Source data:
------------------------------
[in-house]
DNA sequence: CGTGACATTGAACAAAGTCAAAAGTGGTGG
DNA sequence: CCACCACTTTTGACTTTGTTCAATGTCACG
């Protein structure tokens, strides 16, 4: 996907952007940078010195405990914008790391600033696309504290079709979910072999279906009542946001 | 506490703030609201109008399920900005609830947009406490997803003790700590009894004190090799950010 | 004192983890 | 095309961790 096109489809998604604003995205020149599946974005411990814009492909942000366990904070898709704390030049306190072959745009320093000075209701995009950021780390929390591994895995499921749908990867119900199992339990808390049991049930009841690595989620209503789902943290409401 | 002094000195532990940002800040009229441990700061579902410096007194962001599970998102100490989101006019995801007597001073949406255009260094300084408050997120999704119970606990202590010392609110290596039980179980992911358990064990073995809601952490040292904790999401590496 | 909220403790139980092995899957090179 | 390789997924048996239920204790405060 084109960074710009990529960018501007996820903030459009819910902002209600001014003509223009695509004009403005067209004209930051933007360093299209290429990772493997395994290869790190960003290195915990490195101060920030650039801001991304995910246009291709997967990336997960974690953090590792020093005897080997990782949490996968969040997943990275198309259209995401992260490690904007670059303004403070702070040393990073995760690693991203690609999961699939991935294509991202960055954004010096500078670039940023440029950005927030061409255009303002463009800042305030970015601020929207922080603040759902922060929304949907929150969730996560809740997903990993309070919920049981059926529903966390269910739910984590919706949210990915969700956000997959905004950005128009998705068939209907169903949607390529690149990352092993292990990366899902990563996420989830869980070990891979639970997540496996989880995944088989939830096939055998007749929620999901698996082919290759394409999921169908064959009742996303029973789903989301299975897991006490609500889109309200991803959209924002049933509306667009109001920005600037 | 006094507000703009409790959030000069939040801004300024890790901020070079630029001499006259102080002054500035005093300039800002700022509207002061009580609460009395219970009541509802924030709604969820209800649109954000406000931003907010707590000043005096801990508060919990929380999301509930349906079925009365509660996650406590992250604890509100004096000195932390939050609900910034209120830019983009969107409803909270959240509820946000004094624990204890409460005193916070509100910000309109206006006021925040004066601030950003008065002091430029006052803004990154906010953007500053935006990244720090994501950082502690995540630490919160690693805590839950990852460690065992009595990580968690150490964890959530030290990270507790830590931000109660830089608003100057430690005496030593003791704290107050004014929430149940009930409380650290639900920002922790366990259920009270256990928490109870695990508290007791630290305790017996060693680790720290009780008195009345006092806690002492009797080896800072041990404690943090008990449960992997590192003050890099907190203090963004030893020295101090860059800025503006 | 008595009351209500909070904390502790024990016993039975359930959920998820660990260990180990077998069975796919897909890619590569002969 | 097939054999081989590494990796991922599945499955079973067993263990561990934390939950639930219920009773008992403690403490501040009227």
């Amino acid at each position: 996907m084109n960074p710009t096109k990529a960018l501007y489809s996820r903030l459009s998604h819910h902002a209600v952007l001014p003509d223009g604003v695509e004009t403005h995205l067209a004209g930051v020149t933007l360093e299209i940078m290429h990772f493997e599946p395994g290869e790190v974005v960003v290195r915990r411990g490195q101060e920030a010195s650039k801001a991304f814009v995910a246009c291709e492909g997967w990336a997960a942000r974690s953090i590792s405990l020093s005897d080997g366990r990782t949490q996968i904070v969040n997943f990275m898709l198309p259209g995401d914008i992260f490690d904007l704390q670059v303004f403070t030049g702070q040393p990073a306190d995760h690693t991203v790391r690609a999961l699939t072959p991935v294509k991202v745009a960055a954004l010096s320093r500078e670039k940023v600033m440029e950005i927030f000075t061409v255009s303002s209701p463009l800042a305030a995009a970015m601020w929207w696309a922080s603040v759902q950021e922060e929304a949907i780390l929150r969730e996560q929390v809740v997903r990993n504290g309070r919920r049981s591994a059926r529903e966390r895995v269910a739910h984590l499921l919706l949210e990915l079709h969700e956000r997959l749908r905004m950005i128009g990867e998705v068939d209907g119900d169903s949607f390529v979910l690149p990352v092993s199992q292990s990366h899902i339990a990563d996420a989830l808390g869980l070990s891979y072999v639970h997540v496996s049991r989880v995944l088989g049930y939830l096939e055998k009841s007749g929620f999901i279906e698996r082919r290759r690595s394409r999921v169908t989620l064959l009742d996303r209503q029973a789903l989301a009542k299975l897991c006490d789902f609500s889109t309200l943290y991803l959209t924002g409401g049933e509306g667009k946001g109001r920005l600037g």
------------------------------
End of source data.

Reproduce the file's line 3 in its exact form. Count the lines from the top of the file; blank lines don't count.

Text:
DNA sequence: CCACCACTTTTGACTTTGTTCAATGTCACG